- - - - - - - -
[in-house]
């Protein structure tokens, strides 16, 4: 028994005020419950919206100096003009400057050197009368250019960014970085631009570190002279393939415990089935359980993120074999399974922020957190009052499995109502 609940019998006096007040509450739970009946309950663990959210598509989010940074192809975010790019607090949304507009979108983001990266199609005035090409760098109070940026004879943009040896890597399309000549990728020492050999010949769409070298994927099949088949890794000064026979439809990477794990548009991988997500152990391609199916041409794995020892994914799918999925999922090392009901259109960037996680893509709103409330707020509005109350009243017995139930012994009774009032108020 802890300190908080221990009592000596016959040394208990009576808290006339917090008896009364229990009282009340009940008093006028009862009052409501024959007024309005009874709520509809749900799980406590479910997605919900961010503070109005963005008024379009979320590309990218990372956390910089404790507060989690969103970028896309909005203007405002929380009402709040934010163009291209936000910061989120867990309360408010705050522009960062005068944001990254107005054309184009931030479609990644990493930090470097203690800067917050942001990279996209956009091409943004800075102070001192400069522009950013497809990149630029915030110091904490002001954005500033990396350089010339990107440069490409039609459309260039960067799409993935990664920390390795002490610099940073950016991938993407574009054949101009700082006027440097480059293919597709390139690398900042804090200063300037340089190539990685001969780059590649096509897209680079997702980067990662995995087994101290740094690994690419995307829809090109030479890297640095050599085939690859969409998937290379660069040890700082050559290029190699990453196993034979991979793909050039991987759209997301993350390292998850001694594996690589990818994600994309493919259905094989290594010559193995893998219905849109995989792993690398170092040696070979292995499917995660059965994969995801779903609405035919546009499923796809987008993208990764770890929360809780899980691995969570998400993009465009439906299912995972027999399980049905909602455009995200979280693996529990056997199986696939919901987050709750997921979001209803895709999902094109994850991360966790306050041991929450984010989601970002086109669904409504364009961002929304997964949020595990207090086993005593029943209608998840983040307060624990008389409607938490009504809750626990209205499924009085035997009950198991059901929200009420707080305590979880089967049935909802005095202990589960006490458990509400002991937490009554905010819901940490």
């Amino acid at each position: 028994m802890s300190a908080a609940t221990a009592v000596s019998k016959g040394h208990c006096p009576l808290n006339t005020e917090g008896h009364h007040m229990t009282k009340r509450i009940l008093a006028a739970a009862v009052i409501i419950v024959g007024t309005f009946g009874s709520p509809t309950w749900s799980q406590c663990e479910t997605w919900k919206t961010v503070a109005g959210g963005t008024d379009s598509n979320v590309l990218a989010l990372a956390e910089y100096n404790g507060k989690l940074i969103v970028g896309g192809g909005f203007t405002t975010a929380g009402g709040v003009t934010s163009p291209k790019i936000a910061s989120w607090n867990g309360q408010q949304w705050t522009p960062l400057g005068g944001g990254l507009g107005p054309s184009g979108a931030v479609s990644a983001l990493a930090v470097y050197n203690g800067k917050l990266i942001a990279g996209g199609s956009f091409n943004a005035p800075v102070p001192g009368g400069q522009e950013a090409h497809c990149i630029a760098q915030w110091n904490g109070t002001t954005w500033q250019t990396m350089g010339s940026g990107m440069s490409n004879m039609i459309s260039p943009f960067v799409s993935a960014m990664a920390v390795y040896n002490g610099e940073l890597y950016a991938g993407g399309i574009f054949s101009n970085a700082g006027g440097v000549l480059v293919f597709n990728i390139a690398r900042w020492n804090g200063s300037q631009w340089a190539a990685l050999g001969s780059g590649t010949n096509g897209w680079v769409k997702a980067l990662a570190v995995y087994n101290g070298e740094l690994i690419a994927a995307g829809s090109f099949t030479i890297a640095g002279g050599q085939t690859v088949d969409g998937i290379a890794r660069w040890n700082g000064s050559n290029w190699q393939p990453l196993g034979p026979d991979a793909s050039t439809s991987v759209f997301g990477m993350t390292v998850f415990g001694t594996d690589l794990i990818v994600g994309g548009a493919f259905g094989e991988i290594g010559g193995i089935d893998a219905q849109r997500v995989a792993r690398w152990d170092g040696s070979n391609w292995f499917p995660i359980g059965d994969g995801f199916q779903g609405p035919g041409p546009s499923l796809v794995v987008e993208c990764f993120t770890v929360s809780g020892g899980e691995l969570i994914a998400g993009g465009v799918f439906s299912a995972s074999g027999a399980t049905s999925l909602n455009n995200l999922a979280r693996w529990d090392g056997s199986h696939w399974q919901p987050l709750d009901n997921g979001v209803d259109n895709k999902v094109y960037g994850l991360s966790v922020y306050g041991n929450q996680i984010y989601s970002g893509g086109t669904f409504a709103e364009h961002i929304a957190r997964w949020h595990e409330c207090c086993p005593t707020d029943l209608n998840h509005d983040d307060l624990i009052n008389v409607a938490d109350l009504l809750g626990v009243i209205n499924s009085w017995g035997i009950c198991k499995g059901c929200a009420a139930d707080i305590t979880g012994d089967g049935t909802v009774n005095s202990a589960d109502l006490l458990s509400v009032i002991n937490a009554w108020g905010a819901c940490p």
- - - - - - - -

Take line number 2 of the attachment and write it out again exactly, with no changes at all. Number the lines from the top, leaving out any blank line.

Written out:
């Protein structure tokens, strides 16, 4: 028994005020419950919206100096003009400057050197009368250019960014970085631009570190002279393939415990089935359980993120074999399974922020957190009052499995109502 609940019998006096007040509450739970009946309950663990959210598509989010940074192809975010790019607090949304507009979108983001990266199609005035090409760098109070940026004879943009040896890597399309000549990728020492050999010949769409070298994927099949088949890794000064026979439809990477794990548009991988997500152990391609199916041409794995020892994914799918999925999922090392009901259109960037996680893509709103409330707020509005109350009243017995139930012994009774009032108020 802890300190908080221990009592000596016959040394208990009576808290006339917090008896009364229990009282009340009940008093006028009862009052409501024959007024309005009874709520509809749900799980406590479910997605919900961010503070109005963005008024379009979320590309990218990372956390910089404790507060989690969103970028896309909005203007405002929380009402709040934010163009291209936000910061989120867990309360408010705050522009960062005068944001990254107005054309184009931030479609990644990493930090470097203690800067917050942001990279996209956009091409943004800075102070001192400069522009950013497809990149630029915030110091904490002001954005500033990396350089010339990107440069490409039609459309260039960067799409993935990664920390390795002490610099940073950016991938993407574009054949101009700082006027440097480059293919597709390139690398900042804090200063300037340089190539990685001969780059590649096509897209680079997702980067990662995995087994101290740094690994690419995307829809090109030479890297640095050599085939690859969409998937290379660069040890700082050559290029190699990453196993034979991979793909050039991987759209997301993350390292998850001694594996690589990818994600994309493919259905094989290594010559193995893998219905849109995989792993690398170092040696070979292995499917995660059965994969995801779903609405035919546009499923796809987008993208990764770890929360809780899980691995969570998400993009465009439906299912995972027999399980049905909602455009995200979280693996529990056997199986696939919901987050709750997921979001209803895709999902094109994850991360966790306050041991929450984010989601970002086109669904409504364009961002929304997964949020595990207090086993005593029943209608998840983040307060624990008389409607938490009504809750626990209205499924009085035997009950198991059901929200009420707080305590979880089967049935909802005095202990589960006490458990509400002991937490009554905010819901940490």